COLDPLAY – ILLUMINATI SONG VIVA LA VIDA OCCULT SYMBOLISM
VIVA LA VIDA
(This song seems to be an announcement of the upcoming Third World War to those in the know)
Part one of three
hoever wrote this song should be adept of the occult schools. If you think that “Stairway to Heaven” is full of symbolism, wait until you read this information. If you are not in the in the know, you could never get it!!!! Here is part one of my research on the occult symbolism of the Coldplay song titled “VIVA LA VIDA. The lyrics have been highlighted to make easy for the “blinded” to get a better grip of it all! First take a look at the name of the band: COLDPLAY. COLD = lacking in passion, emotion, enthusiasm, ardor, etc.; dispassionate: cold reason. PLAY = an attempt to accomplish something, often in a manner showing craft or calculation; maneuver. It appears to me that it alludes to Secular Humanism characterized by situational ethics. Now, that explains the COLD part and I wander what the PLAY might be!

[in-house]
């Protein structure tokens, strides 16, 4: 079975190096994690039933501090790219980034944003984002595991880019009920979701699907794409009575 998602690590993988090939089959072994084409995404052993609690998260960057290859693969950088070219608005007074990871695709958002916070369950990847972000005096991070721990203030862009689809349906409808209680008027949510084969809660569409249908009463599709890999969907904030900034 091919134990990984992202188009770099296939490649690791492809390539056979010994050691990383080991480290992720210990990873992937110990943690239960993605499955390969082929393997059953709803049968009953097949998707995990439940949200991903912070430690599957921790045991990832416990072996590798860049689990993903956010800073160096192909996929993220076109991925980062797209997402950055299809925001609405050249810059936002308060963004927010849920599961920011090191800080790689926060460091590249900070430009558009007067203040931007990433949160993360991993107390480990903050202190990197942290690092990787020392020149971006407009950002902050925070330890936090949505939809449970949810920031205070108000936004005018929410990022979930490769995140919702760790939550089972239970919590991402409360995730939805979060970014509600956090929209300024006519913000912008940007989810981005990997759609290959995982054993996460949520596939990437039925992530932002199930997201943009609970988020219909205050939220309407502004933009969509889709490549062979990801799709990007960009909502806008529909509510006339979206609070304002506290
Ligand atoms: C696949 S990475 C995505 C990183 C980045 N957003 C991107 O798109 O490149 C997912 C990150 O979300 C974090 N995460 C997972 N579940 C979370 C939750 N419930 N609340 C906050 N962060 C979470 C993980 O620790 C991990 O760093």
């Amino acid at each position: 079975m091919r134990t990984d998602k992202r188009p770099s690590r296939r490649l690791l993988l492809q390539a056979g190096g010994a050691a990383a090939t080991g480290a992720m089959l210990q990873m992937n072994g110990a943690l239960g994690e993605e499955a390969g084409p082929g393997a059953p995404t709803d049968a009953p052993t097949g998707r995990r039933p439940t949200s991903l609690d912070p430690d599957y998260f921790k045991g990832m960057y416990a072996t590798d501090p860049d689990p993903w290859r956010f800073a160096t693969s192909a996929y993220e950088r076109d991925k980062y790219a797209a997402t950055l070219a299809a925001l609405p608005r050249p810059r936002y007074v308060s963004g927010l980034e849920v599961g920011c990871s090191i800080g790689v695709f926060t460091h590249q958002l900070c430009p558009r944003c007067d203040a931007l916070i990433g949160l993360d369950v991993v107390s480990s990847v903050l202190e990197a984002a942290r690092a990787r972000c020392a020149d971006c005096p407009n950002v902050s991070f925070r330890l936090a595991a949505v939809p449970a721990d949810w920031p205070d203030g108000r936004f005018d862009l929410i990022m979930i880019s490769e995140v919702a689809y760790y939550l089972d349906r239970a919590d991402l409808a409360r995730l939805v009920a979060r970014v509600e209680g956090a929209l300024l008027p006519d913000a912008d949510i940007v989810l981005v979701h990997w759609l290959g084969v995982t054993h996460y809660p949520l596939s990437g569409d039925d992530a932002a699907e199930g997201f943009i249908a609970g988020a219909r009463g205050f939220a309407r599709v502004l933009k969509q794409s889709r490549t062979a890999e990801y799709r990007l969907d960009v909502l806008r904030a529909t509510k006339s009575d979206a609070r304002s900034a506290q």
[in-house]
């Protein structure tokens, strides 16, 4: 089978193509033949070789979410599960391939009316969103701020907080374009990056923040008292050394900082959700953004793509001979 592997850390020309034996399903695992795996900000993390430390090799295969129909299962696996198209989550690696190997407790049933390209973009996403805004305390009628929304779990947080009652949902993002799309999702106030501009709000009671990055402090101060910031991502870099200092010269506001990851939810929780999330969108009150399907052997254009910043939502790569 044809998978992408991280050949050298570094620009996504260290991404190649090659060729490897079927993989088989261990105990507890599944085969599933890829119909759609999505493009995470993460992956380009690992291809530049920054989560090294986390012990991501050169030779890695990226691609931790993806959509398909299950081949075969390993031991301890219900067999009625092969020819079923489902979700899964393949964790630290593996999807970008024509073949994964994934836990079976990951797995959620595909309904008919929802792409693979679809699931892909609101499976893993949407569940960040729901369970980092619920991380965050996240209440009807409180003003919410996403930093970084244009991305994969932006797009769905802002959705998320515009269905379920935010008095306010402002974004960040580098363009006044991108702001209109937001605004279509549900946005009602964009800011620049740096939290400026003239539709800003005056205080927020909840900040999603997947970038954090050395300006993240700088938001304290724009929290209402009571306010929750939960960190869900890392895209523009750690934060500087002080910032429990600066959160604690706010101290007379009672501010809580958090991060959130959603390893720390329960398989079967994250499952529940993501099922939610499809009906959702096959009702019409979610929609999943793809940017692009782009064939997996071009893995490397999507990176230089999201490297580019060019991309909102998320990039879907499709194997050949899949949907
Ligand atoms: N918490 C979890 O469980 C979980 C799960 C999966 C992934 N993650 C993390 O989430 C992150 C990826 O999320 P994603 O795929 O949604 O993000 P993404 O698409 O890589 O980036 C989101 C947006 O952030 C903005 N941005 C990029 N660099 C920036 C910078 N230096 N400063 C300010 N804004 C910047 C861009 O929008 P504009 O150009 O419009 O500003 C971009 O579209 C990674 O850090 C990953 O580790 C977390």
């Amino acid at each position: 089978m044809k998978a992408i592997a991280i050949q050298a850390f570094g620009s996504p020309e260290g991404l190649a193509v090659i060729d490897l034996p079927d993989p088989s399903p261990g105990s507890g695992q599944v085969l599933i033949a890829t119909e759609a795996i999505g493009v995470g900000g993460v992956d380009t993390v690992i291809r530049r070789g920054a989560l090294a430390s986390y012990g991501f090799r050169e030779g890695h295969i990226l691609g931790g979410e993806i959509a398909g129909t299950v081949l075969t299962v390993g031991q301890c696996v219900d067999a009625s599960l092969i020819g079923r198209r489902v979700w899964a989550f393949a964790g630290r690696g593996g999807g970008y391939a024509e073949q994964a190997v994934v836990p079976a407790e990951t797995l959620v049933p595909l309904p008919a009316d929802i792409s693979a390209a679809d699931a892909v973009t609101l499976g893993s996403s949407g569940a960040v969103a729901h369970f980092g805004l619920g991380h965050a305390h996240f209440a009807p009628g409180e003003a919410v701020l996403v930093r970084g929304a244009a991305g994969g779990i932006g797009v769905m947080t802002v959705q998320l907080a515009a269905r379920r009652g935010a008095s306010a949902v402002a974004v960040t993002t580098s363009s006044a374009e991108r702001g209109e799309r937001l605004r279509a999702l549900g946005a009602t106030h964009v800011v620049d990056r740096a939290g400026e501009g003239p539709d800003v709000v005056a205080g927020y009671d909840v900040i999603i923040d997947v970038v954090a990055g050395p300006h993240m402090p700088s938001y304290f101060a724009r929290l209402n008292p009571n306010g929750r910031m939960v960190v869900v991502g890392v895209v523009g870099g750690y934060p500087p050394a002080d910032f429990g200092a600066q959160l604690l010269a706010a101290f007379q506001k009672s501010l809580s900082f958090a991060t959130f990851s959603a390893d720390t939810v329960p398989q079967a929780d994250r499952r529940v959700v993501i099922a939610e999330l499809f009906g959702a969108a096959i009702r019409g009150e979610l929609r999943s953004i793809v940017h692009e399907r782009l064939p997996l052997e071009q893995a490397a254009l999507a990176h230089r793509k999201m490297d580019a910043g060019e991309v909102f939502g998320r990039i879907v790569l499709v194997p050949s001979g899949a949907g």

I used to rule the world = (referring to the Fallen God, Lucifer)
Seas would rise when I gave the word = (spirit of God moved upon the face of the waters see Bible)
Now in the morning I sleep alone = (a cast out star)
Sweep the streets I used to own.
I used to roll the dice = (possession of Power referring to the ruler)
Feel the fear in my enemies’ eyes
Listen as the crowd would sing,
“Now the old king is dead, long live the King!” (Resurrection, alchemical INRI) = (The Fall signifies the incarnation of the spirit. ‘Man’, observes Jakob Böhme, in De signatura, ‘died, in so far as he was purely divine essence, because his inner desires, bursting out from the inner fiery centre . . . tended towards external and temporary birth.’ Thus (in Evola’s transcription), the divine essence or ‘inner corporeity’ (which nevertheless persists within Man) suffers physical ‘death’)